Expectations and Evaluation

Expectations of Students

Regardless of the nature of your specific project, the neuroscience faculty have certain expectations of you. These expectations relate both to the thesis process and to tangible outcomes of the process. We have organized our expectations into four categories as shown below.

I. Knowledge

The thesis should reflect a depth of understanding within at least one area of neuroscience while appreciating the bidirectional interrelationship of behavior and the nervous system.

Students should understand that advances in knowledge in neuroscience are grounded in research and that their thesis reflects a novel contribution to an evolving field.

II. Process

Students should be able to formulate a sound, testable, focused, significant hypotheses based on the current state of knowledge.

Students should be able to design clear research projects and choose the appropriate methodologies to test hypotheses.

Students should understand the strengths, weaknesses, and evolution of relevant methodologies.

Students should be able to examine, interpret, and communicate effectively about data and understand how the data fit in the context of the interdisciplinary literature.

Students should be able to identify and execute statistical analyses appropriate to data and visually portray the results effectively.

III. Communication

Student writing should reflect an understanding of the scientific process.

Students shall effectively and clearly communicate their ideas orally and in writing to expert and non-expert audiences.  Effective communication requires tight organization, logical argumentation and flow of ideas, clear presentation of data and precise use of language.

Students should apply academic writing styles and citation systems appropriate to neuroscience.

IV. Comportment

With faculty mentorship, students will engage in a process of discovery leading to intellectual independence.  As part of this process, students should be willing to take risks in thinking and expression of ideas.

Students should demonstrate awareness of how their behavior as researchers impacts others, including subjects and co-workers, and should follow conscientious research practices.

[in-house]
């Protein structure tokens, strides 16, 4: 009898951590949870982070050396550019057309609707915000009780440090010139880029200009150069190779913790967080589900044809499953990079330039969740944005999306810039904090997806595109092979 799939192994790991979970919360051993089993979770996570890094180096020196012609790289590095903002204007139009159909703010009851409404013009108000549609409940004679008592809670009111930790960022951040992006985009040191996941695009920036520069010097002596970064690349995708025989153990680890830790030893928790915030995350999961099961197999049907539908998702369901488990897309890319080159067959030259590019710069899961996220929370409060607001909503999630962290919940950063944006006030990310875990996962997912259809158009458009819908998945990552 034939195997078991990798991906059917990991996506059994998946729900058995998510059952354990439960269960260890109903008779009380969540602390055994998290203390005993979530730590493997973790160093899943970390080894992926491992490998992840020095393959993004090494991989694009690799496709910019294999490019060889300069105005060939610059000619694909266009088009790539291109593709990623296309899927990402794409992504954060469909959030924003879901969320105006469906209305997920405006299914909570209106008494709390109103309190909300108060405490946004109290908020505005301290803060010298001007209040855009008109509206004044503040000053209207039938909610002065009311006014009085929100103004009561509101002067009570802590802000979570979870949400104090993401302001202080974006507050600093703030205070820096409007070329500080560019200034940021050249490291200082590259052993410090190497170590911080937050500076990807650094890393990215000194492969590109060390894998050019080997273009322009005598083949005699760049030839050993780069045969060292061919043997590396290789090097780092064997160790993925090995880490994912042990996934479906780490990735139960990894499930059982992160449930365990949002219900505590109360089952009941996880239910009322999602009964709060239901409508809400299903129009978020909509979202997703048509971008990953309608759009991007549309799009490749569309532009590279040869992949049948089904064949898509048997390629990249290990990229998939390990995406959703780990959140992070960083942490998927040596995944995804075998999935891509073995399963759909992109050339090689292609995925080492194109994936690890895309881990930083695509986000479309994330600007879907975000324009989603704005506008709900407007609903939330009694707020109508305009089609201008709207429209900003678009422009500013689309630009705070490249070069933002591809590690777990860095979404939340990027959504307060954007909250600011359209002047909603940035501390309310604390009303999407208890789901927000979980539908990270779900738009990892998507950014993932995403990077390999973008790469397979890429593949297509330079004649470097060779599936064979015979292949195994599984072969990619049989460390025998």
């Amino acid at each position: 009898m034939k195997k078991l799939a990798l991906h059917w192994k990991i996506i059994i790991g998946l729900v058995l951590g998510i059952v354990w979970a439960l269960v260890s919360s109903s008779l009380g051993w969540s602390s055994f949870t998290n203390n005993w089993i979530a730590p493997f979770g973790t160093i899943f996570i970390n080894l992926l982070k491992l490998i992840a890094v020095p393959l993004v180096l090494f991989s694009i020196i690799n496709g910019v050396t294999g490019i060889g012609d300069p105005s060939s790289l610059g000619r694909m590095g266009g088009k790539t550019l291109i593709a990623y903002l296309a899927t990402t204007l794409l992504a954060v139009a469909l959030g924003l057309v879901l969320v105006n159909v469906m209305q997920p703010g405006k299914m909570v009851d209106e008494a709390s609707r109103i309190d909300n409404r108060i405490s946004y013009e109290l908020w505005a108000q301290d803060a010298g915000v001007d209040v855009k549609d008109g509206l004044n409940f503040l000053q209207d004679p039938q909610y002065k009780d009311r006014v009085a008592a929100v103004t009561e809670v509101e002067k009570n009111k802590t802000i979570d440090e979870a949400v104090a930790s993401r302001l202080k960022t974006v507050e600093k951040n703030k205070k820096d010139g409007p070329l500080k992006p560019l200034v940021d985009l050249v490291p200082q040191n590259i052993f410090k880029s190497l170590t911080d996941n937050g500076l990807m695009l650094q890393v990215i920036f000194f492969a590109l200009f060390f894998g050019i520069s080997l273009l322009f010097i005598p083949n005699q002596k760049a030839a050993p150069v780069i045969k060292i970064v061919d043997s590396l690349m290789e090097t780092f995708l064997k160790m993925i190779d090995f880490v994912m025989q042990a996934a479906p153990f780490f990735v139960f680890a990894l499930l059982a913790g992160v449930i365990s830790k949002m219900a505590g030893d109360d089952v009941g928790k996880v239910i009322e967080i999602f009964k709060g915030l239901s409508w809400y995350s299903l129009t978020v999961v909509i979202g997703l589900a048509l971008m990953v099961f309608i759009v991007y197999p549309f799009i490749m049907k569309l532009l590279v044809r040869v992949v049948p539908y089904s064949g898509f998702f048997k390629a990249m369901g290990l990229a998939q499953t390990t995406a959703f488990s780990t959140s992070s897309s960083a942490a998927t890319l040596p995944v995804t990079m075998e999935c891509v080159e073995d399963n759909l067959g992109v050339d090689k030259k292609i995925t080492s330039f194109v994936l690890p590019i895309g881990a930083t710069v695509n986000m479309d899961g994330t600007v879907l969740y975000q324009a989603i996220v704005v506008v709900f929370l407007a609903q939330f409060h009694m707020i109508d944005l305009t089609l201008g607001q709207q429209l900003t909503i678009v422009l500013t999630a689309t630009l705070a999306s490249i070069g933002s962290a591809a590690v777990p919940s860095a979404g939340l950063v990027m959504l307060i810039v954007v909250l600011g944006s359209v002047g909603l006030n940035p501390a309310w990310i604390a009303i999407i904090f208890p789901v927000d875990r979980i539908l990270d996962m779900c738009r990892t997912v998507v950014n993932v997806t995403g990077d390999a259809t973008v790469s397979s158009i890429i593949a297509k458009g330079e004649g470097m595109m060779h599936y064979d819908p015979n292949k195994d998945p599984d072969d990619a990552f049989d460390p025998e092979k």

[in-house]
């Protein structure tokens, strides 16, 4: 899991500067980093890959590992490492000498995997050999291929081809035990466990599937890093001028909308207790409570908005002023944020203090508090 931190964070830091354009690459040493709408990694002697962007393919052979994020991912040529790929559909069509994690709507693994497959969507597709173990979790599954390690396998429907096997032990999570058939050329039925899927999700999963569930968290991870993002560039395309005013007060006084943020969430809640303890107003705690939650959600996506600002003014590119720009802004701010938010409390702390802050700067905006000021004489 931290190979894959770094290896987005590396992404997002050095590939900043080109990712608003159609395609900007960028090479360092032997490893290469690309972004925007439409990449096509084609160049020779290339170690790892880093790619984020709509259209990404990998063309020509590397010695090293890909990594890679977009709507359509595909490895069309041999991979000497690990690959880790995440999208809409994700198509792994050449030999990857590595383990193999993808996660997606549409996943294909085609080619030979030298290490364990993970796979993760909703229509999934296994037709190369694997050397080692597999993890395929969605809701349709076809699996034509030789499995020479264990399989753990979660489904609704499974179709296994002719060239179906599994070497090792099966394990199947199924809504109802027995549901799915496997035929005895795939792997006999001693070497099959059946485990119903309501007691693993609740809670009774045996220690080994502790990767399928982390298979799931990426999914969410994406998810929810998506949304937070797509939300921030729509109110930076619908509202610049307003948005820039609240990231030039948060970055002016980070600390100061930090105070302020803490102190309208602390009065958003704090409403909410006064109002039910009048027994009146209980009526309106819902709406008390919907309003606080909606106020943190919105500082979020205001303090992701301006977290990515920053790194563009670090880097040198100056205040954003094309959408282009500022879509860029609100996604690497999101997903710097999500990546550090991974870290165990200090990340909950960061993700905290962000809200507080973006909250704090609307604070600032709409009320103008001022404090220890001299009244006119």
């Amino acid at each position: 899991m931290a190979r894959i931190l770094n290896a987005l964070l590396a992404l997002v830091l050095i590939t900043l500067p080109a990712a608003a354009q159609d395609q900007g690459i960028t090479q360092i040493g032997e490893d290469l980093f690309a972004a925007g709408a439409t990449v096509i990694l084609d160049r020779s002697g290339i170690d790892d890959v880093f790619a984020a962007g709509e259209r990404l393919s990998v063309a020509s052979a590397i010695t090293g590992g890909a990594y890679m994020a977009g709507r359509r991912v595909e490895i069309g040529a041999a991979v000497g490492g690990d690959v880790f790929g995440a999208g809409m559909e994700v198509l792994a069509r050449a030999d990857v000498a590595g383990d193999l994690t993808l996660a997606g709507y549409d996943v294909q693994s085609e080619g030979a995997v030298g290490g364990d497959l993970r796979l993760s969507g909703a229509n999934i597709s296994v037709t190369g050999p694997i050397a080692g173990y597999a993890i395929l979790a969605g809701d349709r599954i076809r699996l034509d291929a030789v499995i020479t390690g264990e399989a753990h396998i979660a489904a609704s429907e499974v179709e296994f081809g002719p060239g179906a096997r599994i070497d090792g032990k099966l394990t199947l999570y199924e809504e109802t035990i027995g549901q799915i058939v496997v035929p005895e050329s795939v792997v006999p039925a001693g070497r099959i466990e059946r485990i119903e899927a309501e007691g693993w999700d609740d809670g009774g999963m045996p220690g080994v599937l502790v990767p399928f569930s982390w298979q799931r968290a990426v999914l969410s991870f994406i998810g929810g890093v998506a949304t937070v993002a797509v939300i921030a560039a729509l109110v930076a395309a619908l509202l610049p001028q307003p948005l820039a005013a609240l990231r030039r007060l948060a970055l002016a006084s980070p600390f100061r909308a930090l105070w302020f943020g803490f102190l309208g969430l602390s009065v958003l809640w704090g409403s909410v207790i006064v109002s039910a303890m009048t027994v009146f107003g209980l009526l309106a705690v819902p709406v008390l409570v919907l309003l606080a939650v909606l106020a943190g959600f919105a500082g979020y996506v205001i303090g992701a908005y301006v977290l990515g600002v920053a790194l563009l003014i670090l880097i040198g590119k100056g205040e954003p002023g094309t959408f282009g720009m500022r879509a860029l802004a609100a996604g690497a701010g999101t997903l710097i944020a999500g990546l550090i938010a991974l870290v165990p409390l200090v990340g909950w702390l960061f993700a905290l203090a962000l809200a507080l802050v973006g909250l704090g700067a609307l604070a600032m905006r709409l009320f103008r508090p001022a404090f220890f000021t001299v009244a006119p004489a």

Students should demonstrate dedication to their work and time management skills to produce the best possible thesis.  They should develop the capacity to set and meet appropriate deadlines.

Students should show perseverance and the flexibility to respond to challenges and ambiguity. Students should show the capacity for delayed reinforcement.

Evaluation of Thesis

The student’s ability to meet the expectations noted above is what is evaluated for a letter grade. The grade for thesis, whether it is a one- or two-semester project, is determined solely by the thesis adviser. As a rule of thumb, letter grades for thesis can be interpreted in the following way:

  • A = Exceptional work, reflecting that the student has consistently exceeded all of the above expectations
  • B = Good work, reflecting that the student has met all of the above expectations but that the quality of effort or product has not risen to the level of outstanding or exceptional
  • C = Average work, reflecting that the student has met some but not all of the expectations and that there is need for improvement in one or more areas
  • D = Minimally adequate work, reflecting that the student has not met many of the expectations and demonstrates considerable need for improvement in multiple areas
  • F = Unacceptable work, reflecting that the student has not met any of the expectations and needs remedial work in most areas